Read more about why Johnson & Johnson made the cut here.

1. Google

Photo by Sam Yeh/AFP/Getty Images.

Google is behind many of the digital platforms — like YouTube — that has pushed LGBT equality forward in recent years, helping queer communities "share their stories with the world."

Read more about why Google took the top spot here.

Head on over to Logo TV to see which other companies cracked the top 25.

Joy

1991 blooper clip of Robin Williams and Elmo is a wholesome nugget of comedic genius

Robin Williams is still bringing smiles to faces after all these years.

Robin Williams and Elmo (Kevin Clash) bloopers.

The late Robin Williams could make picking out socks funny, so pairing him with the fuzzy red monster Elmo was bound to be pure wholesome gold. Honestly, how the puppeteer, Kevin Clash, didn’t completely break character and bust out laughing is a miracle. In this short outtake clip, you get to see Williams crack a few jokes in his signature style while Elmo tries desperately to keep it together.

Williams has been a household name since what seems like the beginning of time, and before his death in 2014, he would make frequent appearances on "Sesame Street." The late actor played so many roles that if you were ask 10 different people what their favorite was, you’d likely get 10 different answers. But for the kids who spent their childhoods watching PBS, they got to see him being silly with his favorite monsters and a giant yellow canary. At least I think Big Bird is a canary.

When he stopped by "Sesame Street" for the special “Big Bird's Birthday or Let Me Eat Cake” in 1991, he was there to show Elmo all of the wonderful things you could do with a stick. Williams turns the stick into a hockey stick and a baton before losing his composure and walking off camera. The entire time, Elmo looks enthralled … if puppets can look enthralled. He’s definitely paying attention before slumping over at the realization that Williams goofed a line. But the actor comes back to continue the scene before Elmo slinks down inside his box after getting Williams’ name wrong, which causes his human co-star to take his stick and leave.

The little blooper reel is so cute and pure that it makes you feel good for a few minutes. For an additional boost of serotonin, check out this other (perfectly executed) clip about conflict that Williams did with the two-headed monster. He certainly had a way of engaging his audience, so it makes sense that even after all of these years, he's still greatly missed.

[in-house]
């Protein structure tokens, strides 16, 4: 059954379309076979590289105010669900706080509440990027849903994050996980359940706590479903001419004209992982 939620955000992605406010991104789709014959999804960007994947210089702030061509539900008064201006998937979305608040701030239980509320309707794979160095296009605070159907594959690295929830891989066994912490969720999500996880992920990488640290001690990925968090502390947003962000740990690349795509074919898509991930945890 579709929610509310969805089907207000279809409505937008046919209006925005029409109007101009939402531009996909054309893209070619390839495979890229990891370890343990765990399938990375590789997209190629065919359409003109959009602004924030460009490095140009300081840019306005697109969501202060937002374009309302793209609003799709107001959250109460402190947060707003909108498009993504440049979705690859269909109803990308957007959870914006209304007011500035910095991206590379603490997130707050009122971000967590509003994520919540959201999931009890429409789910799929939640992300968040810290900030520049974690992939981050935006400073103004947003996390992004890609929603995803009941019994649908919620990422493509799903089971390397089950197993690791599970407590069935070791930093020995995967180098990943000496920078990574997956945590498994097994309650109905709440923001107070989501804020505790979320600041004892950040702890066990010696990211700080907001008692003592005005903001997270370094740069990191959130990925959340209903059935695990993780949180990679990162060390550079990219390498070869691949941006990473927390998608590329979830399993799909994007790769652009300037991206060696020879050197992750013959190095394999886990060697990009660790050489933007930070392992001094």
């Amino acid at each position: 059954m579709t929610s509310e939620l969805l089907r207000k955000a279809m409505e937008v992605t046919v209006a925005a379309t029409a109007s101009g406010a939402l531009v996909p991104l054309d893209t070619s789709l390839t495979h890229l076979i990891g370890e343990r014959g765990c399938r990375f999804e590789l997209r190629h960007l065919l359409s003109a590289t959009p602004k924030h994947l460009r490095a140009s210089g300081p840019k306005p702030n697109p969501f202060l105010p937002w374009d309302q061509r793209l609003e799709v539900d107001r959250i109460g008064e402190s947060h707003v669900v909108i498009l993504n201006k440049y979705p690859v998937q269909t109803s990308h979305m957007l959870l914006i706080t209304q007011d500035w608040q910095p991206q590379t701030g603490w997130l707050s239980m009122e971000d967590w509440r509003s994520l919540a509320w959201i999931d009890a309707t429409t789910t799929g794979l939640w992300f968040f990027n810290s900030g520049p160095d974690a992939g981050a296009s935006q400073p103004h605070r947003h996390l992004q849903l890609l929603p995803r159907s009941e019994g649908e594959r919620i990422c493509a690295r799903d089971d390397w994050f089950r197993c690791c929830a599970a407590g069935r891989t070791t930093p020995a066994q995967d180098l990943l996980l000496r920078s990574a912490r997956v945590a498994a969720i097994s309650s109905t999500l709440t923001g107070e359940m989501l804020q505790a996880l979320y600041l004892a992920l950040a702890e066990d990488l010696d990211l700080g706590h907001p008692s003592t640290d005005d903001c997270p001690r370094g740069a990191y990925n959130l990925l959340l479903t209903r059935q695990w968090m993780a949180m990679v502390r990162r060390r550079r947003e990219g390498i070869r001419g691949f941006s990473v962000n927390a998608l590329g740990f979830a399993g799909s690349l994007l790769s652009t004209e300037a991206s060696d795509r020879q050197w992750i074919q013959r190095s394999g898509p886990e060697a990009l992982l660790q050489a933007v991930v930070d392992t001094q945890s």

Noe Hernandez and Maria Carrillo, the owners of Noel Barber Shop in Anaheim, California.

Jordyn Poulter was the youngest member of the U.S. women’s volleyball team, which took home the gold medal at the Tokyo Olympics last year. She was named the best setter at the Tokyo games and has been a member of the team since 2018.

Unfortunately, according to a report from ABC 7 News, her gold medal was stolen from her car in a parking garage in Anaheim, California, on May 25.

It was taken along with her passport, which she kept in her glove compartment. While storing a gold medal in your car probably isn’t the best idea, she did it to keep it by her side while fulfilling the hectic schedule of an Olympian.

"We live this crazy life of living so many different places. So many of us play overseas, then go home, then come out here and train,” Poulter said, according to ABC 7. "So I keep the medal on me (to show) friends and family I haven't seen in a while, or just people in the community who want to see the medal. Everyone feels connected to it when they meet an Olympian, and it's such a cool thing to share with people."

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Hold on, Frankie! Mama's coming!

How do you explain motherhood in a nutshell? Thanks to Cait Oakley, who stopped a preying bald eagle from capturing her pet goose as she breastfed her daughter, we have it summed up in one gloriously hilarious TikTok.

The now viral video shows the family’s pet goose, Frankie, frantically squawking as it gets dragged off the porch by a bald eagle—likely another mom taking care of her own kiddos.

Wearing nothing but her husband’s boxers while holding on to her newborn, Willow, Oakley dashes out of the house and successfully comes to Frankie's rescue while yelling “hey, hey hey!”

The video’s caption revealed that the Oakleys had already lost three chickens due to hungry birds of prey, so nothing was going to stop “Mama bear” from protecting “sweet Frankie.” Not even a breastfeeding session.

Oakley told TODAY Parents, “It was just a split second reaction ...There was nowhere to put Willow down at that point.” Sometimes being a mom means feeding your child and saving your pet all at the same time.

As for how she feels about running around topless in her underwear on camera, Oakley declared, “I could have been naked and I’m like, ‘whatever, I’m feeding my baby.’”